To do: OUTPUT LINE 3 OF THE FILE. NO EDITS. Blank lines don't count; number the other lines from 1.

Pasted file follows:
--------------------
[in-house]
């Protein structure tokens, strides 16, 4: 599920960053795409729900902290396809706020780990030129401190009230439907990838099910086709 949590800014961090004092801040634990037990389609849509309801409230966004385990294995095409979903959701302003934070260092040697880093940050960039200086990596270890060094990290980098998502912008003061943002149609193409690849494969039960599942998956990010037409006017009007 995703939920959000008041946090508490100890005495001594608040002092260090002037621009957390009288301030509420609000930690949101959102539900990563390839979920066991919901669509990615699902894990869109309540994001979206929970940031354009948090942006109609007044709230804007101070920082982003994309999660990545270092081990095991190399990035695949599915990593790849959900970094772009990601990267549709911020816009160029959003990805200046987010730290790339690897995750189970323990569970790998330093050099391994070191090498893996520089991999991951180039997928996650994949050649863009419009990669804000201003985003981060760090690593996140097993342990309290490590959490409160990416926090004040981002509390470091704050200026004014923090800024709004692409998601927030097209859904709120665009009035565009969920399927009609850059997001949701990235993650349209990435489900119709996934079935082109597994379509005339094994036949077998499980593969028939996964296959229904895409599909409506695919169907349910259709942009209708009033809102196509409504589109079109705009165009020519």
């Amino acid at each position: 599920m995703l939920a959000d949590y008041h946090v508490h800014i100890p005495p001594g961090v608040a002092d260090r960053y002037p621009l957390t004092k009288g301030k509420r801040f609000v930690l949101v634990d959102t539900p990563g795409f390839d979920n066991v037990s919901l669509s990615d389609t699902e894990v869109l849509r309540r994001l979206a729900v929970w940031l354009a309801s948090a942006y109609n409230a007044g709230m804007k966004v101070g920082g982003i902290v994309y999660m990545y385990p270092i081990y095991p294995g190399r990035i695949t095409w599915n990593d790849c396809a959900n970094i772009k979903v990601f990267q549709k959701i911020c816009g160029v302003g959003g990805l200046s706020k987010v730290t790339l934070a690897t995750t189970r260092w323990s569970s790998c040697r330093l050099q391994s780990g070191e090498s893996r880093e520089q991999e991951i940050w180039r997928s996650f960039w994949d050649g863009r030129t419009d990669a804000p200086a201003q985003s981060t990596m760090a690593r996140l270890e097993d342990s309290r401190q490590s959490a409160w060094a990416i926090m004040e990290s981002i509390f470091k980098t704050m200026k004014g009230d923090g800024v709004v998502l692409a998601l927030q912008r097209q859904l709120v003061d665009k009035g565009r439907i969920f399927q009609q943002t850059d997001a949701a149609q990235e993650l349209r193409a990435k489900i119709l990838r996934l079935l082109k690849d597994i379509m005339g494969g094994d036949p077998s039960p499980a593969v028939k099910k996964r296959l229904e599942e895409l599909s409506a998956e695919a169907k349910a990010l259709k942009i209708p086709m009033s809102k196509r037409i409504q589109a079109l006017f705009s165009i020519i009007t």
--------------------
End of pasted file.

């Amino acid at each position: 599920m995703l939920a959000d949590y008041h946090v508490h800014i100890p005495p001594g961090v608040a002092d260090r960053y002037p621009l957390t004092k009288g301030k509420r801040f609000v930690l949101v634990d959102t539900p990563g795409f390839d979920n066991v037990s919901l669509s990615d389609t699902e894990v869109l849509r309540r994001l979206a729900v929970w940031l354009a309801s948090a942006y109609n409230a007044g709230m804007k966004v101070g920082g982003i902290v994309y999660m990545y385990p270092i081990y095991p294995g190399r990035i695949t095409w599915n990593d790849c396809a959900n970094i772009k979903v990601f990267q549709k959701i911020c816009g160029v302003g959003g990805l200046s706020k987010v730290t790339l934070a690897t995750t189970r260092w323990s569970s790998c040697r330093l050099q391994s780990g070191e090498s893996r880093e520089q991999e991951i940050w180039r997928s996650f960039w994949d050649g863009r030129t419009d990669a804000p200086a201003q985003s981060t990596m760090a690593r996140l270890e097993d342990s309290r401190q490590s959490a409160w060094a990416i926090m004040e990290s981002i509390f470091k980098t704050m200026k004014g009230d923090g800024v709004v998502l692409a998601l927030q912008r097209q859904l709120v003061d665009k009035g565009r439907i969920f399927q009609q943002t850059d997001a949701a149609q990235e993650l349209r193409a990435k489900i119709l990838r996934l079935l082109k690849d597994i379509m005339g494969g094994d036949p077998s039960p499980a593969v028939k099910k996964r296959l229904e599942e895409l599909s409506a998956e695919a169907k349910a990010l259709k942009i209708p086709m009033s809102k196509r037409i409504q589109a079109l006017f705009s165009i020519i009007t």